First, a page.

According to another aspect of the invention, the front wall may form part of a thick downwardly extending plate extending from one side of the slide closest the other slide.
According to another aspect of the invention, the fastener preferably comprises at least a pair of retractable teeth for securing in adjacent apertures which teeth are operable in union by operating means carried at the front of the seat operated through for example, a Bowden wire cable system or by a lever system.
Preferably the assembly comprises steel. Therefore, the parts are easily stamped or otherwise manufactured and easily assembled.
The invention will now be illustrated with reference to the following drawings, illustrating embodiments of the invention and the detailed description thereof.
FIG. 1 is a perspective view of one front automobile seat constructed to incorporate the preferred embodiments of the invention (with parts not shown).
FIG. 2 is a schematic close-up side view of part of the structure shown in FIG. 1 according to one embodiment.
FIG. 3 is a schematic close-up side view of part of another structure according to another embodiment of the invention.
FIG. 4 is a side view of the structure shown in FIG. 1 according to the embodiments of the invention (with parts not shown).
FIG. 5 is a side schematic view of the seat of FIG. 1 whose position is being adjusted.
FIG. 6 is a side schematic view of the seat of FIG. 1 moved forward to the front of the track with the seatback pivoted forwardly.
FIG. 7 is a perspective view of a comfort adjustment manual override seat track assembly according to one embodiment of the invention.
FIG. 8 is a perspective exploded view of part of the structure shown in FIG. 7.
FIG. 9 is a cross-sectional view of part of the structure shown in FIG. 7.
FIG. 10 is a side view of a driver wearing his seat and shoulder belt sitting on the seat of FIG. 1.
FIG. 11 is a side schematic view of part of the structure shown in FIG. 7.
FIGS. 12 and 13 illustrate the operation of part of the structure shown in FIG. 7.
FIGS. 14 to 17 inclusive illustrate the operation of the structure shown in FIG. 7.
FIG. 18 is a perspective view of a comfort adjustment manual override seat track assembly according to another embodiment of the invention.
FIG. 19 is a perspective exploded view of part of the structure shown in FIG. 18.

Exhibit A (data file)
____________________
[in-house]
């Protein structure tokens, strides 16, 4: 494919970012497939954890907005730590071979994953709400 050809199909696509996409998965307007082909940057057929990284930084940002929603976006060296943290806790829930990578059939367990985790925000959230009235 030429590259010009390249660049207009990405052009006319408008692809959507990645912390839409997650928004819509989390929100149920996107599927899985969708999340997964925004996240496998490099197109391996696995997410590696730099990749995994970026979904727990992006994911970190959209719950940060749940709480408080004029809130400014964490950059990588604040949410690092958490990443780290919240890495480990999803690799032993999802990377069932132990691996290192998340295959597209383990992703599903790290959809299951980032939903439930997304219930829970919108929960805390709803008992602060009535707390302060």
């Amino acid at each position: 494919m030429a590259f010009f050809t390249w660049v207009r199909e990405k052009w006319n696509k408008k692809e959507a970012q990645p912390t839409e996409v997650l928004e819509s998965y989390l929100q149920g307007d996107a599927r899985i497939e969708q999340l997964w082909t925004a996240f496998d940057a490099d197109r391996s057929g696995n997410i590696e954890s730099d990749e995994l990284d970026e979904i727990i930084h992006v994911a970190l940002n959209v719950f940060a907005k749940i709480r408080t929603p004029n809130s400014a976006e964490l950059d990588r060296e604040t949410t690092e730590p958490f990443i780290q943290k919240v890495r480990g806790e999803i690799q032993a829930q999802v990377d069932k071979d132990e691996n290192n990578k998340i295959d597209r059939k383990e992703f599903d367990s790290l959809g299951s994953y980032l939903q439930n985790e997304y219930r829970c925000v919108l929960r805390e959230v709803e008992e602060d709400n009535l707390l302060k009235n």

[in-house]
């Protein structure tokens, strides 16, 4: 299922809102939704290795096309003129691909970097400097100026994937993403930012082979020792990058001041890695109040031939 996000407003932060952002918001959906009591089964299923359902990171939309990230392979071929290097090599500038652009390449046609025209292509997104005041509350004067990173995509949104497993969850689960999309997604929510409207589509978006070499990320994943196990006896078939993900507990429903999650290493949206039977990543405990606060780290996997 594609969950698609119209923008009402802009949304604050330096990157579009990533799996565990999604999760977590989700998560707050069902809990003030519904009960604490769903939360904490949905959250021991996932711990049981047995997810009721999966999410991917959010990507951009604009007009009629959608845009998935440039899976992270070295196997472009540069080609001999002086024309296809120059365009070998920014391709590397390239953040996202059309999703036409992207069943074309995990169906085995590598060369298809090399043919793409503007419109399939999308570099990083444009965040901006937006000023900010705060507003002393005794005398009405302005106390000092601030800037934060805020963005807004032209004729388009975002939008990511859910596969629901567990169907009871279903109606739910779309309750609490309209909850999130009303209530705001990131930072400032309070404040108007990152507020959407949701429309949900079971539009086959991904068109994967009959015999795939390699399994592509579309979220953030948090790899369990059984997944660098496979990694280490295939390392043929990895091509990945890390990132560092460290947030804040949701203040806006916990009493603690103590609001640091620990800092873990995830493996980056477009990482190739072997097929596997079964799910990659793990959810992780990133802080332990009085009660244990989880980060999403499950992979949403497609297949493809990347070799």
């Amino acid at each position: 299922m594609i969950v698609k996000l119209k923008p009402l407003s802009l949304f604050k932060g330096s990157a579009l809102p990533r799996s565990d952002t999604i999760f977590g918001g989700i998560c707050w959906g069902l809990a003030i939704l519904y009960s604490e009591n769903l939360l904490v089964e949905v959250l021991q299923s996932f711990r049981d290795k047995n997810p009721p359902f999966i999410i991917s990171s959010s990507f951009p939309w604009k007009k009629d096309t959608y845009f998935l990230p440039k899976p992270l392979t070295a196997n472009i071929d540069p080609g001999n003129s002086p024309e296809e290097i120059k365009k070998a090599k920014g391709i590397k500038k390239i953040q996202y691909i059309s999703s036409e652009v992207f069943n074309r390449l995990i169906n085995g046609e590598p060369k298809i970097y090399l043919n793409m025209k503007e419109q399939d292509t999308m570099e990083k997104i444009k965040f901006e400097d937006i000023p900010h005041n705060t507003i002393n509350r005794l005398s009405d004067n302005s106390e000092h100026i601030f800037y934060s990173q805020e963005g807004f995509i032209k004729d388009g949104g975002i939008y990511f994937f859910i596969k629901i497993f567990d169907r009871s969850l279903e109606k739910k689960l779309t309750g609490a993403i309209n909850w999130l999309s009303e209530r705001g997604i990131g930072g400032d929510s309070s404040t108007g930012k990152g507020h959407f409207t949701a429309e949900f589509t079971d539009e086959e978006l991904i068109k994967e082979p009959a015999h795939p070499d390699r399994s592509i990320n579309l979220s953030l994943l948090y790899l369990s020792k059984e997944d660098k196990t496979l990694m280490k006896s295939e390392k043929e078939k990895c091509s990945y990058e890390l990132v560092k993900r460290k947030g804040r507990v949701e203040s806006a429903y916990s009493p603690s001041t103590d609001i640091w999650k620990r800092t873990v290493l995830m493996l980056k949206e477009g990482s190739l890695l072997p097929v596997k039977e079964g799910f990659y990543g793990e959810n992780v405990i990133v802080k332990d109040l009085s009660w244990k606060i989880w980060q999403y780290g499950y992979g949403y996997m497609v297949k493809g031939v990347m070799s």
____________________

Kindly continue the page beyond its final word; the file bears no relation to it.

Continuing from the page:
FIGS. 20 and 21 are cross-sectional views of part of the structure shown in FIG. 18, illustrating the operation thereof.
FIGS. 22 to 25 inclusive illustrate the operation of the embodiment shown in FIG. 18.
FIG. 26 is a perspective exploded view of part of the stucture of a comfort adjustment manual override seat track assembly according to another embodiment of the invention.
With reference to FIG. 1, there is shown front seat 30 of a two door down sized automobile (not shown) having seat bottom 32 and seatback 34 tiltable forwardly from its generally upright position 34A to that position shown by the broken line 34B.
Back 34 is pivotable from its upright position (34A) to its forwardly inclined position (34B) to activate the comfort adjustment manual override seat track assembly 40, shown in FIGS. 7 to 17 inclusive, 50 shown in FIGS. 18 to 25 inclusive and 701 shown in part in FIG. 26, for movement of their slides 58 secured to seat bottom 32 to their most forward position shown in FIG. 6 on each track 60.
Both the position of the slides 58 and thus of comfort adjustment manual override seat track assemblies 40 (FIG. 7), 50 (FIG. 18) and 701 (FIG. 26) are also adjustable on tracks 60 to the chosen position of a passenger (shown in FIG. 10) by movement of each of slides 58 relative to each track 60 and securing them in position as hereinafter described. With reference to FIG. 2, each track 60 and each slide 58 is straight. With reference to FIG. 3, each track 60 and each slide 58 is curved having a radius of 1500 mm.
With reference to FIGS. 7, 8, 9, 10, 11, 12 and 13, comfort adjustment manual override seat track assembly 40 is shown secured for use by steel mounts 70 to the floor 71 (see FIG. 10) of an automobile (not shown) by steel flange 72 using bolts 74 passing through flange 72 into the vehicle floor 71.